From the Task List you see when you launch Grindstone to the reports you use to examine your day, everything is designed to be easy and intuitive. And it all makes perfect sense, especially since you’re the one that decided how it’s organized. The interface is clean and simple. It takes two clicks to open a report and a few more to choose reporting options, and select specific tasks and date ranges from the Task List. In Grindstone, it’s easy to find, use, and customize everything.
Making powerful things simple requires some seriously advanced technologies. Grindstone is loaded with them. It’s built on a rock-solid, time-tested SQL Server foundation that provides unparalleled stability and industry-leading standards for data integrity. And the incredible graphics performance in Grindstone allows every part of the interface to give you an unprecedented user experience. Grindstone is engineered to take advantage of the latest technologies in every PC.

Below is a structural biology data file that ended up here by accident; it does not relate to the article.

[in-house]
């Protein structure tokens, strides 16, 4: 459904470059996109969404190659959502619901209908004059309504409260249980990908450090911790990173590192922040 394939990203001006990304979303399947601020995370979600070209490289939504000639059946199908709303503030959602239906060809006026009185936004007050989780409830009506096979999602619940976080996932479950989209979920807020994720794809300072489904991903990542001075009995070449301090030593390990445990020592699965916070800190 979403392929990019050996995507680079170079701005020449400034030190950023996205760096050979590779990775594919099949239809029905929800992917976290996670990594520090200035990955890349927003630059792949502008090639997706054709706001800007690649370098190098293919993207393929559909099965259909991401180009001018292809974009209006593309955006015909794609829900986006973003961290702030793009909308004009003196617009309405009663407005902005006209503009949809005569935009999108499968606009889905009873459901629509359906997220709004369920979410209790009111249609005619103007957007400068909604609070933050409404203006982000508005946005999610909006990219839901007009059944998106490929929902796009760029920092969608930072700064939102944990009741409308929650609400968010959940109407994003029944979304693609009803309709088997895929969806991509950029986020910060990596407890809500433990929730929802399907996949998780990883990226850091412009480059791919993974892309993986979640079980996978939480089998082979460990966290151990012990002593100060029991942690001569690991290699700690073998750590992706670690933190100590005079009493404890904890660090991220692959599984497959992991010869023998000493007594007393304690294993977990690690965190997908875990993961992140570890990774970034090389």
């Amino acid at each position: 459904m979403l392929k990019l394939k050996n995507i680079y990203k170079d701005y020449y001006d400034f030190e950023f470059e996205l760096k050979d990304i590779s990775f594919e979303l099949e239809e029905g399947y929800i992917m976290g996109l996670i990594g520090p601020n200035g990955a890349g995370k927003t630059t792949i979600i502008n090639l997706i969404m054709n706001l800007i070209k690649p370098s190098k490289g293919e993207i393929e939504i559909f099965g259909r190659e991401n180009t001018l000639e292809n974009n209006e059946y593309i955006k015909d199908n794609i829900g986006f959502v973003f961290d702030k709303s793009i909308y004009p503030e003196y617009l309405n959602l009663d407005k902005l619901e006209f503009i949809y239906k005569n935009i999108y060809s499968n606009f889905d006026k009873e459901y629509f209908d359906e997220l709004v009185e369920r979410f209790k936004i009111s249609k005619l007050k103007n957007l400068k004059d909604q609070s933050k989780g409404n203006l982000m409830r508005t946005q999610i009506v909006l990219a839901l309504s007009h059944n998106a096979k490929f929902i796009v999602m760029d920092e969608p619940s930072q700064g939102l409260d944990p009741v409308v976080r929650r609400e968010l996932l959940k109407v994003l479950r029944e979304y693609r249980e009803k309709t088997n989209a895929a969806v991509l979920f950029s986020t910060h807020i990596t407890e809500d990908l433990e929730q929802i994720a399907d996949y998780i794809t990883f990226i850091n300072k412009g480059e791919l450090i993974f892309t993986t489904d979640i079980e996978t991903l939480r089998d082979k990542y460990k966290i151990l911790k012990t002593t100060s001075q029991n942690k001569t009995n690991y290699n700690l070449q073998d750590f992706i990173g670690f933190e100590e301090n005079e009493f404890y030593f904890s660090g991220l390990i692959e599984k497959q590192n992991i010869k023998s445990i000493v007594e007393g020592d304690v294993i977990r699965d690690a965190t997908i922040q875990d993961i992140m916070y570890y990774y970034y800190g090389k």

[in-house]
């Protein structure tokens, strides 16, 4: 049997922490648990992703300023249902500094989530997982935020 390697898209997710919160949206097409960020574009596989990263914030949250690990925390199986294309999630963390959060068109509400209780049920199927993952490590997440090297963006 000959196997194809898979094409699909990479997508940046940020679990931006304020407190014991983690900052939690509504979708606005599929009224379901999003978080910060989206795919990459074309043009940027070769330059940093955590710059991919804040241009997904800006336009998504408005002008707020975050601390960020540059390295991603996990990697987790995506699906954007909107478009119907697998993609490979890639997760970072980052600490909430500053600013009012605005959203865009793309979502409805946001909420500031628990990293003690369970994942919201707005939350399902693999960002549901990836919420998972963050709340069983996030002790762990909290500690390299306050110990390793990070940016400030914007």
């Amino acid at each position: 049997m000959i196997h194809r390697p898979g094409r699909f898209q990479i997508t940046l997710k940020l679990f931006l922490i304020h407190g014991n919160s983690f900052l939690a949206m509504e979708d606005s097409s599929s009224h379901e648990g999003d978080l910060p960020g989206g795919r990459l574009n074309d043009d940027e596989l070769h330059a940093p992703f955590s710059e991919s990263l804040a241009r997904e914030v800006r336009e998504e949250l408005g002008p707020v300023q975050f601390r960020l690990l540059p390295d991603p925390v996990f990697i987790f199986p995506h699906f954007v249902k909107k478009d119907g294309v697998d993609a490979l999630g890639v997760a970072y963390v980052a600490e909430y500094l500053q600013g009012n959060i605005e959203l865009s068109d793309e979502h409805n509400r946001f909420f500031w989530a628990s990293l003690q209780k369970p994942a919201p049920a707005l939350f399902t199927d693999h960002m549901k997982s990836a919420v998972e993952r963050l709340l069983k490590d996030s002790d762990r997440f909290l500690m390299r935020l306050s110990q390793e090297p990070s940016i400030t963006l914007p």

The way you organize your work is unique to you. Grindstone was designed to adapt to you, not the other way around. You can get started with just a basic task list. Click on the Quick Task Entry box to type the name of each of your tasks, pressing enter for each one. Then, click on the one you’re working on and tell Grindstone to start timing.
From then on, it will keep tabs on the time you’re spending. Just tell it when you switch tasks—by opening the Task List window or clicking the dropdown menu on the Stopwatch ribbon. Grindstone will detect when you’ve left your computer temporarily by the lack of any keyboard or mouse activity. When you come back, it will inquire into your absence and make corrections to your timing records based on your answer.
Each task has a name and potentially an estimate, a due date, a completion date, an assigned rate (for billing calculations), and your notes on the task. None of these fields are required—you choose what to use. You can double-click on a task to modify any of these fields. You can even modify multiple tasks at once, applying a new due date or estimate to dozens of tasks in the same stroke, for example.
When you’re ready to teach Grindstone how you organize your tasks, create your own custom fields. Custom fields provide a space in each task to store additional information of a specific nature. For example, a lawyer might create a custom field called “Client” to keep track of which client each task is for—an engineer might create a custom field called “Project” to keep his tasks organized topically—or anybody might create a custom field called “Priority” to keep his eye on what to work on next. What you tell Grindstone to remember about your tasks is up to you.